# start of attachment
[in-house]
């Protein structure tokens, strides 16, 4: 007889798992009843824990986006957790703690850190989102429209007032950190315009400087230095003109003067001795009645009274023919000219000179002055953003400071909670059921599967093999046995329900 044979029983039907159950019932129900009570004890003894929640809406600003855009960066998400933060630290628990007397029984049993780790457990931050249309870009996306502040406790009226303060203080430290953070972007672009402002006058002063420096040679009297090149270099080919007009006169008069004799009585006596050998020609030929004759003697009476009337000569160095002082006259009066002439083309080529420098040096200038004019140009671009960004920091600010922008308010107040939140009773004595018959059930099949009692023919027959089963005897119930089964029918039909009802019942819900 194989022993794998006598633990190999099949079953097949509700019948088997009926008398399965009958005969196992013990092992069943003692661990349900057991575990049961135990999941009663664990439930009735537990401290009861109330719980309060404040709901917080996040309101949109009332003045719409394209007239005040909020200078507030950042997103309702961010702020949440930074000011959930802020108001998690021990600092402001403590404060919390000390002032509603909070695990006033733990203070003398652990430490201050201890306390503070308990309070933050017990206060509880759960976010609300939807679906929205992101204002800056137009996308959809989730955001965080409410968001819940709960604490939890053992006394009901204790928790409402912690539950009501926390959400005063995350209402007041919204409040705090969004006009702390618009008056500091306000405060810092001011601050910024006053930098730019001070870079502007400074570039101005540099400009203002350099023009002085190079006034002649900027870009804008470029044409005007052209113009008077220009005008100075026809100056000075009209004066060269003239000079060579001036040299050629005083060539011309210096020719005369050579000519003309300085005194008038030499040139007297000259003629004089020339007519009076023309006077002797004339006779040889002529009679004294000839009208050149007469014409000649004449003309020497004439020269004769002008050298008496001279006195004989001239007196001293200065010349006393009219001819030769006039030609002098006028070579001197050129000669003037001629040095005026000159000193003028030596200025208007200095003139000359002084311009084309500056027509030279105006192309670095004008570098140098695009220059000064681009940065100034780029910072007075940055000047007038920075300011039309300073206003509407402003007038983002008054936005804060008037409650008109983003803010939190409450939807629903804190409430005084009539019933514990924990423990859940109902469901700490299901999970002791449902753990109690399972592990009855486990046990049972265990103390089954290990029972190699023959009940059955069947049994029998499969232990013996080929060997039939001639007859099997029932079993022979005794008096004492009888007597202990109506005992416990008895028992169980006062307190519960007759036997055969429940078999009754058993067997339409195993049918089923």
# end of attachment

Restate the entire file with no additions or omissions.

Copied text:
[in-house]
């Protein structure tokens, strides 16, 4: 007889798992009843824990986006957790703690850190989102429209007032950190315009400087230095003109003067001795009645009274023919000219000179002055953003400071909670059921599967093999046995329900 044979029983039907159950019932129900009570004890003894929640809406600003855009960066998400933060630290628990007397029984049993780790457990931050249309870009996306502040406790009226303060203080430290953070972007672009402002006058002063420096040679009297090149270099080919007009006169008069004799009585006596050998020609030929004759003697009476009337000569160095002082006259009066002439083309080529420098040096200038004019140009671009960004920091600010922008308010107040939140009773004595018959059930099949009692023919027959089963005897119930089964029918039909009802019942819900 194989022993794998006598633990190999099949079953097949509700019948088997009926008398399965009958005969196992013990092992069943003692661990349900057991575990049961135990999941009663664990439930009735537990401290009861109330719980309060404040709901917080996040309101949109009332003045719409394209007239005040909020200078507030950042997103309702961010702020949440930074000011959930802020108001998690021990600092402001403590404060919390000390002032509603909070695990006033733990203070003398652990430490201050201890306390503070308990309070933050017990206060509880759960976010609300939807679906929205992101204002800056137009996308959809989730955001965080409410968001819940709960604490939890053992006394009901204790928790409402912690539950009501926390959400005063995350209402007041919204409040705090969004006009702390618009008056500091306000405060810092001011601050910024006053930098730019001070870079502007400074570039101005540099400009203002350099023009002085190079006034002649900027870009804008470029044409005007052209113009008077220009005008100075026809100056000075009209004066060269003239000079060579001036040299050629005083060539011309210096020719005369050579000519003309300085005194008038030499040139007297000259003629004089020339007519009076023309006077002797004339006779040889002529009679004294000839009208050149007469014409000649004449003309020497004439020269004769002008050298008496001279006195004989001239007196001293200065010349006393009219001819030769006039030609002098006028070579001197050129000669003037001629040095005026000159000193003028030596200025208007200095003139000359002084311009084309500056027509030279105006192309670095004008570098140098695009220059000064681009940065100034780029910072007075940055000047007038920075300011039309300073206003509407402003007038983002008054936005804060008037409650008109983003803010939190409450939807629903804190409430005084009539019933514990924990423990859940109902469901700490299901999970002791449902753990109690399972592990009855486990046990049972265990103390089954290990029972190699023959009940059955069947049994029998499969232990013996080929060997039939001639007859099997029932079993022979005794008096004492009888007597202990109506005992416990008895028992169980006062307190519960007759036997055969429940078999009754058993067997339409195993049918089923």